The world is in the midst of a serious health contingency caused by the disease now known as Coronavirus or COVID-19. The World Health Organisation has declared a global pandemic, in light of the number of contagions and deaths caused by the virus, worldwide.
As a result of this pandemic, the Federal Government, through the General Health Council (the highest health authority in Mexico), decided to “recognise the Coronavirus epidemic of priority care”, as well as to implement measures to prepare, prevent and control the epidemic, which specifies a series of recommendations to control the disease at the national level.
In addition to the mechanism implemented in the workplace by both the Government and companies, in order to protect employees from the Coronavirus (COVID-19) epidemic, the Mexican Social Security Institute (IMSS) issued an ordinance in April 2020, regarding the criteria necessary to conclude that COVID-19 is an employment-related disease. It is important to mention that IMSS determined that there are different levels of exposure, allocated from “very high” to “low” risk, depending on repeated or extended contact with sources of possible contagion, as a result of the work that an employee may perform.
In this regard, section 513 of the Federal Labour Law (FLL) provides a list of diseases and permanent disabilities resulting from employment risks. Based on the above, the IMSS considered that the Coronavirus disease should be classified as “Virosis” in accordance with subsection 136, section 513 of the FLL.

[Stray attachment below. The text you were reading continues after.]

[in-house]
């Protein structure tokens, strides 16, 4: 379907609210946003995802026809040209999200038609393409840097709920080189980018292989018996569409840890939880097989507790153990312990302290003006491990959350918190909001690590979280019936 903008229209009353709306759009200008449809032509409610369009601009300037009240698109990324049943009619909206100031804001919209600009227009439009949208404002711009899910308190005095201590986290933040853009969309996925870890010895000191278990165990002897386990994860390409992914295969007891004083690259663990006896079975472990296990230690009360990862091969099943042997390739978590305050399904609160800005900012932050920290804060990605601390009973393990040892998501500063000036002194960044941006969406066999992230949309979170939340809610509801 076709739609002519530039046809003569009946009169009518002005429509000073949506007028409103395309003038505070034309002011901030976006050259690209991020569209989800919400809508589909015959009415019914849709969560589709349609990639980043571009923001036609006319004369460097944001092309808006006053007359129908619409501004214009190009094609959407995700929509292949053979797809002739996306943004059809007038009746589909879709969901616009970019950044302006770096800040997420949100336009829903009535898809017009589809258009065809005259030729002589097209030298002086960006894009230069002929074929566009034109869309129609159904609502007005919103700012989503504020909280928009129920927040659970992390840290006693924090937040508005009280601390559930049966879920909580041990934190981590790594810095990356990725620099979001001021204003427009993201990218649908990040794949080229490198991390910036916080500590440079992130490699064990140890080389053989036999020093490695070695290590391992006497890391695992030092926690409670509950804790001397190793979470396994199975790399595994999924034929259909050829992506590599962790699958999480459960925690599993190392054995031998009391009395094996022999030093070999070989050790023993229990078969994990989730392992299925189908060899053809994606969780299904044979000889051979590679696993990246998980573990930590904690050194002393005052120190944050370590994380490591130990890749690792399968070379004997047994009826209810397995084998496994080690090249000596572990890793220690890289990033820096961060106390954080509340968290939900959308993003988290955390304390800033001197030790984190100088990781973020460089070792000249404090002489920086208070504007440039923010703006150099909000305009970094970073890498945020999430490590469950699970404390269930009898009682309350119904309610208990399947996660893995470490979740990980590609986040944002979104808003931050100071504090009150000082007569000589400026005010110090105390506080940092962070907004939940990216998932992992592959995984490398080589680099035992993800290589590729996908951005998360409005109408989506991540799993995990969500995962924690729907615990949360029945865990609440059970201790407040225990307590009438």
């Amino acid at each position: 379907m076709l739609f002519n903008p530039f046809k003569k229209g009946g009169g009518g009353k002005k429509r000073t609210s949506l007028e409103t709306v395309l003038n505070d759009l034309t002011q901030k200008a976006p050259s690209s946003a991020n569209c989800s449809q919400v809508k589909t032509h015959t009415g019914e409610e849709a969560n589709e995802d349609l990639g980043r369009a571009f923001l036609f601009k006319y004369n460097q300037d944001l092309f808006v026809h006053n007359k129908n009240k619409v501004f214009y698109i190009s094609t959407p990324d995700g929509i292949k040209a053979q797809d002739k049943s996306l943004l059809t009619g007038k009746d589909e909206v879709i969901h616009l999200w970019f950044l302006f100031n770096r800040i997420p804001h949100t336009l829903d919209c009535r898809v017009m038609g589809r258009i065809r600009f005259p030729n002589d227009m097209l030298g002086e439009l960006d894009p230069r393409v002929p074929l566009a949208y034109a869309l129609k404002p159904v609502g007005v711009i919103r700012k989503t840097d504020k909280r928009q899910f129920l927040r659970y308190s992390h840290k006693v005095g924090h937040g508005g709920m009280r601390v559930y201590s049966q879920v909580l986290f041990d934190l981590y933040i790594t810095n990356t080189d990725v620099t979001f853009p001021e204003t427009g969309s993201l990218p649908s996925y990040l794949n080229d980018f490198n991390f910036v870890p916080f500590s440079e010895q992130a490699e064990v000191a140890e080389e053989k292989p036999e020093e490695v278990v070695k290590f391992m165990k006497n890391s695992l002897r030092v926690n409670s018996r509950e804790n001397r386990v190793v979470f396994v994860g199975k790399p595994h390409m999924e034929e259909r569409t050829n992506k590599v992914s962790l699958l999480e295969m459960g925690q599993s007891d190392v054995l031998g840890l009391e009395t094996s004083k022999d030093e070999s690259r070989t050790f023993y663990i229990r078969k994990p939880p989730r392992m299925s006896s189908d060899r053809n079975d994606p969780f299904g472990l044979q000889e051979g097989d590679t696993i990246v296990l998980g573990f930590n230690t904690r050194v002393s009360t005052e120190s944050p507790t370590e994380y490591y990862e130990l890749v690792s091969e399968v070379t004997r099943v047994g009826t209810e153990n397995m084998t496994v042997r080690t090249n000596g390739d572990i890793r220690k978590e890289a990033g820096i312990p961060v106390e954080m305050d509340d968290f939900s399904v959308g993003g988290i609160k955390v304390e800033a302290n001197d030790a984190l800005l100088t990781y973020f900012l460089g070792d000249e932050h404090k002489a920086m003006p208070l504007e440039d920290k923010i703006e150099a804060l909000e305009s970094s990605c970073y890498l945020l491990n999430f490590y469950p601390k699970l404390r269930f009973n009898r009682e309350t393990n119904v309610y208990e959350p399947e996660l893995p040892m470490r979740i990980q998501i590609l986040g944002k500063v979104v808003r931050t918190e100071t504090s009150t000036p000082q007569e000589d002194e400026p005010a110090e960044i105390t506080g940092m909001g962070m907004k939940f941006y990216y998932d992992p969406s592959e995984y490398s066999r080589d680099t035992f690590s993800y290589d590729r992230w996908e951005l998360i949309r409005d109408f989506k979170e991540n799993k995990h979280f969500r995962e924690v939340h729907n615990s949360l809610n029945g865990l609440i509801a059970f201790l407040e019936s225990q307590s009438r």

However, the Supreme Court of Justice has sustained the contention that, to determine whether a disease is caused as a result of workplace exposure, the fact that a particular virus can be found in the list of diseases is not enough evidence in and of itself. Instead, there must be a link between that causes the disease to be contracted within the workplace, or due to the work performed by the employee. In other words, medical expert opinion alone cannot be used to substantiate the presumption that it is an employment-related disease. Rather, it is necessary to establish that the employee contracted the disease as a result of his/her exposure to the disease, whether in or out of the workplace, and as a result of the activities carried out by the employee.
Partners and lawyers of De la Vega & Martinez Rojas, S.C., are at your services for any doubt or comment related to this document and/or the Resolution. For more information on these articles or any other issues involving labour and employment matters in Mexico, please contact Oscar De La Vega (Partner) of De La Vega & Martínez Rojas S.C. at firstname.lastname@example.org or visit www.dlvmr.com.
For more information please contact Joseph Granato, Communications Manager at L&E Global at email@example.com.